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Red, White, and Blue

"Jesus loves me, this I know.  

For the bible tells me so."

Her voice soft and whispery as she rocked me back and forth singing my favorite Sunday school song.  She smelled of perfume and Marlboro cigarettes, a smell I'd come to find such comfort in.  I had awaken from that dream again (perhaps nightmare is more appropriate). The dream haunted me nightly for well over a year and sporadically in the many years that followed.  In the glow of the night-light I could see her long hair, a bit frizzy from the Houston humidity, her face healing from another bruise.  Still she rocked me, my little, four-year-old body, light and boney, but heavy with grief beyond my years. It was just the two of us and our cat Tom Tom in our one bedroom apartment there on Freeport Street. The place was cheap, in the lower-working class neighborhood of Cloverleaf, and it was our home.

Back to the dream...the same dream.  I was in my dad's house in 2nd ward on the East side of Downtown, Houston, the house that my grandfather built which sat in the shadows of the skyline.  I was there alone on his sofa with just enough light to see myself and the door to Michael's room which was just off the living room.  His door was open, but just open to darkness.  Was he in there?  Had he come home?  He couldn't have come home.  He was dead.  That's what I heard them say.  Dead.  Dead.  What does dead mean? Gone.  Gone...forever?  His room was just empty, but the door was open.  And I was there on the sofa. 

The dream never made sense to me, but I'm guessing that four year olds never really can understand the concept of death, especially one that happens so quickly and viciously as Michael's. 

Michael was my half-brother, 15 years my senior, from my father's previous marriage.  I hadn't lived long enough to get to know him well, but I have three very vivid memories of him, including the day he died. 

The memories come back like moving photographs that begin and end with a flash of color. The sounds don't quite match up with the moving lips of the people on my mental TV screen.  There is laughter, the laughter of children.  High-pitched, uncontrollable giggles of a very young boy and a slightly older girl.  They are running around something resembling a concrete maze.  Every few seconds, Michael peeks over the maze and scares them into running the other direction.  Finally, he scoops down and grabs them, grabs us, my sister and I.  In his arms we continue giggling, as if laughter is all we have and all we need. 

Flash to white, the picture changes.  The buzz of a motorcycle, Michael behind the handle bars, and me (all of three years old) in his lap.  Flash to white again, and we're at the local pool.   It's him and I.  He's telling me how he likes to dive from the diving board.  One day I'll do that too. The motorcycle buzzes again and we're back in front of the house. A woman is screaming.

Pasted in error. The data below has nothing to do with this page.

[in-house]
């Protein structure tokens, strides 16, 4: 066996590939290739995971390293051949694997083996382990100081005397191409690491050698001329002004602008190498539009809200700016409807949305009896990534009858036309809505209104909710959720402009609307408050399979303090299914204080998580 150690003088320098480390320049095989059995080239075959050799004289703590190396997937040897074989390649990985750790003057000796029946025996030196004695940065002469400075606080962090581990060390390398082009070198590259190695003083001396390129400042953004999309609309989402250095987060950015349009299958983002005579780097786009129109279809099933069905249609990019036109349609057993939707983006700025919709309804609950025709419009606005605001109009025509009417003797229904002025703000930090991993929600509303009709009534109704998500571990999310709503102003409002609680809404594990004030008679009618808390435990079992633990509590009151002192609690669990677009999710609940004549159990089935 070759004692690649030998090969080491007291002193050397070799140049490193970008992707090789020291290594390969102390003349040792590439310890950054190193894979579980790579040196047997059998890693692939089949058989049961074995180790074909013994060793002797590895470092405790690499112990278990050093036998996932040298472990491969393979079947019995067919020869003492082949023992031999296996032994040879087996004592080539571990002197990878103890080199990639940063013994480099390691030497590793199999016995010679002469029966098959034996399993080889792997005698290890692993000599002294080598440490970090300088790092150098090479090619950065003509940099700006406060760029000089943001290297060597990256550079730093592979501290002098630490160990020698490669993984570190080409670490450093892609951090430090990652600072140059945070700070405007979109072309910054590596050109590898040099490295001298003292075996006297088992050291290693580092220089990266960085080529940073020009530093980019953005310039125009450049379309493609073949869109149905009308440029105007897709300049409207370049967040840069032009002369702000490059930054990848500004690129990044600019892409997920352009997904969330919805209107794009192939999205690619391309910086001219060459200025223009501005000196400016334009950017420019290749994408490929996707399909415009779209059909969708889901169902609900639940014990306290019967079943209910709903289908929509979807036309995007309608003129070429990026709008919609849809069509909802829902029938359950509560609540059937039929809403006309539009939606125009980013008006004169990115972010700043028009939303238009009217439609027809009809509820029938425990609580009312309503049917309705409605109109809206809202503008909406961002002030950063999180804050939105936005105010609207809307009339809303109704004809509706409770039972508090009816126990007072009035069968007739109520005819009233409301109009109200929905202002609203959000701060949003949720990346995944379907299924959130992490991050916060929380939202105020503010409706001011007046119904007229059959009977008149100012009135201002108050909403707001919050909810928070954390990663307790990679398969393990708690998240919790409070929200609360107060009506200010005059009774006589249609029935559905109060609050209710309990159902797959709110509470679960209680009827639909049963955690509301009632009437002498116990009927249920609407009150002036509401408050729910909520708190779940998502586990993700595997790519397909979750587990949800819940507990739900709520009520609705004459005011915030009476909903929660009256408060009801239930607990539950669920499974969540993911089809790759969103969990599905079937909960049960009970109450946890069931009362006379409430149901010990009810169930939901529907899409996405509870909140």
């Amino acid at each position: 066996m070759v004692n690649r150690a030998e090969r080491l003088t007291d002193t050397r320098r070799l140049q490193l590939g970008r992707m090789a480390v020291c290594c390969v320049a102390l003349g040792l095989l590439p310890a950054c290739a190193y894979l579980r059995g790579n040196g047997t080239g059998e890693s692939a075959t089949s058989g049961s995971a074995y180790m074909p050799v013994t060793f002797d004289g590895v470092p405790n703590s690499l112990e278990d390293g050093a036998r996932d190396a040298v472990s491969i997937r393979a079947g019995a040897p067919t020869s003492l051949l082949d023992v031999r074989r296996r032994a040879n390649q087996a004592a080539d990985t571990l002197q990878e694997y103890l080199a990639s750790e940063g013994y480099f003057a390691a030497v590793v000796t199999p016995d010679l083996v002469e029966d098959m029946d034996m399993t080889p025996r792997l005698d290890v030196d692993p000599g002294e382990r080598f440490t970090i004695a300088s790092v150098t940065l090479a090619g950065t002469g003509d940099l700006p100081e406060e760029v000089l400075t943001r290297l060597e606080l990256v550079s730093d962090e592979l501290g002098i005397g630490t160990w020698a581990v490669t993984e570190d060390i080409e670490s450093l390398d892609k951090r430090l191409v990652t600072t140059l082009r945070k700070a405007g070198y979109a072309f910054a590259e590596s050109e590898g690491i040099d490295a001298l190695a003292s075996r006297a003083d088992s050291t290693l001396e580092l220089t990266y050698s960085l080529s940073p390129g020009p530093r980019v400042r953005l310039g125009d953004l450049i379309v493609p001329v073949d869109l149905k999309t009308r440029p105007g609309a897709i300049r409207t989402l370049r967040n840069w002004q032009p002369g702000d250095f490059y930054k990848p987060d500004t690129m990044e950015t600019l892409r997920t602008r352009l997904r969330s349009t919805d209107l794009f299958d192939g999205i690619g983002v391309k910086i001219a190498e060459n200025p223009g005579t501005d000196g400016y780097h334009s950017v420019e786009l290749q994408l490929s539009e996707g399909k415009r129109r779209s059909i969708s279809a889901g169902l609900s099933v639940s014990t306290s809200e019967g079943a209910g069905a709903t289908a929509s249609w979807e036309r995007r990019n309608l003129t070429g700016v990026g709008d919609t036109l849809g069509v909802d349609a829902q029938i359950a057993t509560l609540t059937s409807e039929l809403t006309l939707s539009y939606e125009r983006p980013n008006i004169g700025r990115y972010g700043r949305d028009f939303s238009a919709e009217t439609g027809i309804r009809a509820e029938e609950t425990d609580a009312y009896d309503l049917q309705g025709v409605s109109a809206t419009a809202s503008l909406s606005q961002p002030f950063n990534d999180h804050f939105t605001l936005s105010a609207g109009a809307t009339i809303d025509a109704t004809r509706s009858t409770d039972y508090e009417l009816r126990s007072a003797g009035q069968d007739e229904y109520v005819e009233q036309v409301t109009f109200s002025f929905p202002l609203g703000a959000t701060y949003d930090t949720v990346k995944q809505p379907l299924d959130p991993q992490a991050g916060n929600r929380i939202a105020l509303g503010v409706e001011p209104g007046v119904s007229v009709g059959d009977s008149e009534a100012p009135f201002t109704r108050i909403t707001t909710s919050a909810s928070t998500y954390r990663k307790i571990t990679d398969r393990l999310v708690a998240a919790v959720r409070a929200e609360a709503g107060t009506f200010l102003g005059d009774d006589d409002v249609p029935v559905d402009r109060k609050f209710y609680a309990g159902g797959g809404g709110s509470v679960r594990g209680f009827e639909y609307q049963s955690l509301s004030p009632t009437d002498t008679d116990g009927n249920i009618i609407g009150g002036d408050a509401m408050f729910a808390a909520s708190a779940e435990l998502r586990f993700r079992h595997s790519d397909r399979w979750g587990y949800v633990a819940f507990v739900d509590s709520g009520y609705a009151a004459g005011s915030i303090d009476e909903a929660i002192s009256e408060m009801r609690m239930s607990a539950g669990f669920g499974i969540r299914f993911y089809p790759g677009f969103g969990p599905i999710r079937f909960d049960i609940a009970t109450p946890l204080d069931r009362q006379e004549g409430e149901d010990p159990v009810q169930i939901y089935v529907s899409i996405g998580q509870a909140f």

"Michael! Michael!"  It's my mom, and she's frantic, though deservedly so.  She slaps him across the back and grabs me. More screaming.  Flash to white.  Then flash to black.

The phone is ringing. My dad and I are in bed.  Hours have passed since we were sitting in the back yard, looking up at the fireworks.  July 4th, 1987.  The City of Houston puts on a great fireworks show.  This was the first year I remember seeing it.  The flashes of color filter this memory more so than the others, in manic bursts. The sound of explosions in the distance.  Flash to white. Another explosion.  Flash to red.  And then finally, a flash to blue.  It's as if everything that exists in this memory is filtered by one of those colors. 

The phone is ringing.  I look up at the alarm clock.  It's the 80s.  Our alarm clock had plastic numbers that flipped down with each new minute, illuminated by a faint, orange glow. I don't remember the time, but given that Michael's death was on the 4th, it had to have been before midnight.  My dad answered the phone, his voice deep and raspy.  I don't remember what he said, but there was worry in his voice.  My father (even to this day) is not a man to show emotions, but there was a different tone to his voice then. 

Flash to white.  We're there. There are police lights.  Flash to blue.  My dad runs ahead of me.  There are people all around us, but I feel very alone.  Directly in front of me there is a body lying in the grass.  I can't see his face, but I know it's Michael.  Flash to white like the sheet that covers him.  My eyes shift back and forth as I process exactly what is happening.  Sirens wail around me.  My dad wails too. 

"Daddy what is that?"  I look at the upper left of Michael's chest.  Something is protruding from Michael, tenting the sheet that covers him.  And then I realize as my father kneels beside him, as I see the sheet is stained in the very color that my memory is then filtered with...flash to red.  

Michael Renee Vasquez, my older half-brother, of 18 years, was stabbed to death at a party that night there in Second Ward.  In the late eighties, there were a series of gang fights and killings in the area (another one of our cousins was killed months later).  Michael's killer was never caught.

I was always told that Michael died protecting his friend, and while I'll never know exactly what happened, that's how I would want his story to one of valor.